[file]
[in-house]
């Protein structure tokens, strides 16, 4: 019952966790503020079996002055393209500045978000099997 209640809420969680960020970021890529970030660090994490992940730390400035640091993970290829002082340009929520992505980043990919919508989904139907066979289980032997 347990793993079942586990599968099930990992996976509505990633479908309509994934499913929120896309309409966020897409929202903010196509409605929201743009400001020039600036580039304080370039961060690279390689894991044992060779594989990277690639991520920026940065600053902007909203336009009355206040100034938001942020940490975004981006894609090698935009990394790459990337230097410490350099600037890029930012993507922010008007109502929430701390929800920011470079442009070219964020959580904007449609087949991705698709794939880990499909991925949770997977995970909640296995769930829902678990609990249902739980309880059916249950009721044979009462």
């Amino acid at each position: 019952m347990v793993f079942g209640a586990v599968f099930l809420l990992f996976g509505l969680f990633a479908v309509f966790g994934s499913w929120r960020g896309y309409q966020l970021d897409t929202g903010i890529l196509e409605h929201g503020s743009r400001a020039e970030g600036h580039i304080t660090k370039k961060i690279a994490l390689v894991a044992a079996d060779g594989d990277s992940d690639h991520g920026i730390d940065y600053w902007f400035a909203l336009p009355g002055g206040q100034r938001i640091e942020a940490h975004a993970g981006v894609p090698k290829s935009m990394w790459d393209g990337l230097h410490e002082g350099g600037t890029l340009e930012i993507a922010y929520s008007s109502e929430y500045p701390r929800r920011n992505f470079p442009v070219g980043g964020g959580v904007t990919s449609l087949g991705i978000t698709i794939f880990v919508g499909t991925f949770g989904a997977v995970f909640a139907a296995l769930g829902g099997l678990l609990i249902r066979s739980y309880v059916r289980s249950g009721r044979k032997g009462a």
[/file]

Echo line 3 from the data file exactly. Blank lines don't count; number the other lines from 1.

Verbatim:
């Amino acid at each position: 019952m347990v793993f079942g209640a586990v599968f099930l809420l990992f996976g509505l969680f990633a479908v309509f966790g994934s499913w929120r960020g896309y309409q966020l970021d897409t929202g903010i890529l196509e409605h929201g503020s743009r400001a020039e970030g600036h580039i304080t660090k370039k961060i690279a994490l390689v894991a044992a079996d060779g594989d990277s992940d690639h991520g920026i730390d940065y600053w902007f400035a909203l336009p009355g002055g206040q100034r938001i640091e942020a940490h975004a993970g981006v894609p090698k290829s935009m990394w790459d393209g990337l230097h410490e002082g350099g600037t890029l340009e930012i993507a922010y929520s008007s109502e929430y500045p701390r929800r920011n992505f470079p442009v070219g980043g964020g959580v904007t990919s449609l087949g991705i978000t698709i794939f880990v919508g499909t991925f949770g989904a997977v995970f909640a139907a296995l769930g829902g099997l678990l609990i249902r066979s739980y309880v059916r289980s249950g009721r044979k032997g009462a």